Saint Stephen’s prayer shows us what it looks like when we allow this quality of God’s character to flower in our own lives.

“Lord, do not hold this sin against them.”

Disciples who know that their eternal hope is built on the foundation of a love divine that they did not earn understand that following Jesus empowers them to imitate, embody, and incarnate the same love by God’s grace.

“Lord, do not hold this sin against them.”

Stephen could pray these words because he knew that when Jesus prayed a similar prayer on the cross it wasn’t just for the benefit of the Roman soldiers who crucified him, the community that rejected him, or the friends who abandoned him. It was for all of us—for Stephen, for you, for me, even for our enemies, and those whose hearts are blind to Christ in their midst.

“Lord, do not hold this sin against them.”

This is the prayer of a heart filled with God’s grace. It’s also the prayer of a heart that recognizes hatred and revenge are dead ends. It’s the prayer of someone who knows that to clench one’s fist in anger is to choke the life out of one’s own heart.

“Lord, do not hold this sin against them.”

Inspired by grace, trusting in grace, this is the first intercession of Christ and his Church on behalf of a fallen world.

When we intercede—when we pray—for the poor and sick, for the brave and the fearful, for our enemies and the people who would deny God’s love, we’re not asking God to make them go away or to smite them with fire and brimstone. We’re following in Stephen’s steps, asking God to bless and meet them on whatever road they’re traveling.

Tempted as we are to reduce the work of worship, especially our prayer life, to obtaining and holding on to our own little piece of eternal life, Scripture and the Great Tradition invite us to see what we do here as fulfilling God’s promise that, through the community of faith, “all the families of the earth shall be blessed.”

As Christians, we pray on behalf of others—we intercede for the world—because this is the world that God loves and blesses. This is the world for which Jesus lives.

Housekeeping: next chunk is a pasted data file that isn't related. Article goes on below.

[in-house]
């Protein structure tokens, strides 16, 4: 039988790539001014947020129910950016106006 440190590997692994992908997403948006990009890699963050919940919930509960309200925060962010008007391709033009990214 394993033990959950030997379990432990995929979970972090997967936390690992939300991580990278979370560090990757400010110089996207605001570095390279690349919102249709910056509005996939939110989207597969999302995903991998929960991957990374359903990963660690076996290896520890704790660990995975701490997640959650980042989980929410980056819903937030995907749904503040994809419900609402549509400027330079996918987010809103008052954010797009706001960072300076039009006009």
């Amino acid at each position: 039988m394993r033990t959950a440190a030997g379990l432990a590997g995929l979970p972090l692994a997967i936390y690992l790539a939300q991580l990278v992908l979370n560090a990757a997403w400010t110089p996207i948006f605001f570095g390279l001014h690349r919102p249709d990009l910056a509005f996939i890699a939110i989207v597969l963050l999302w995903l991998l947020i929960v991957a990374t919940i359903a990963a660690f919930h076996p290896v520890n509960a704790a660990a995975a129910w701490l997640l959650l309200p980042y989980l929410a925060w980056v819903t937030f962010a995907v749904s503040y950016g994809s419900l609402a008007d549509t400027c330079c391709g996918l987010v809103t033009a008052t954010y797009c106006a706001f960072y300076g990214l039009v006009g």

In a lovely book about the connection between worship and spirituality, Philip Pfatteicher expands on this thought.

There is no finer example of the responsibility of the church than in…understanding the purpose and scope of the intercessions. The congregation, prompted by the Holy Spirit, prays not for itself only but for all—in need, in joy, in grief, in pain—and the congregation gives thanks not only for all that God has done for them but for the good things that God has done for and given to others…(p. 192)
With Bono we affirm that God’s blessings “aren’t just for the ones who kneel.”

With one of the church’s great hymns we declare that “Christ for the world we sing.”

With the whole creation, as Saint Paul tells us, we yearn “for the revealing of God’s children”, who, though weak, pray with the Spirit’s help, that the world will be set free from bondage and redeemed.

Speaking of interceding on the world’s behalf, of God’s gracious gift for sinners, and of Saint Paul’s perspective on these matters, there’s one more thing to say about Stephen’s legacy.

Paul, also known as Saul, was there, looking on with approval, when the mob overtook Stephen.

You see, before he became the great champion of ethnic, economic, and spiritual reconciliation in Christ’s name, Saint Paul was first and foremost a sinner on whose behalf Stephen did intercede.

“Lord, do not hold this sin against them.”

In a letter to a young minister, Paul reminds us that Stephen’s prayer was not in vain.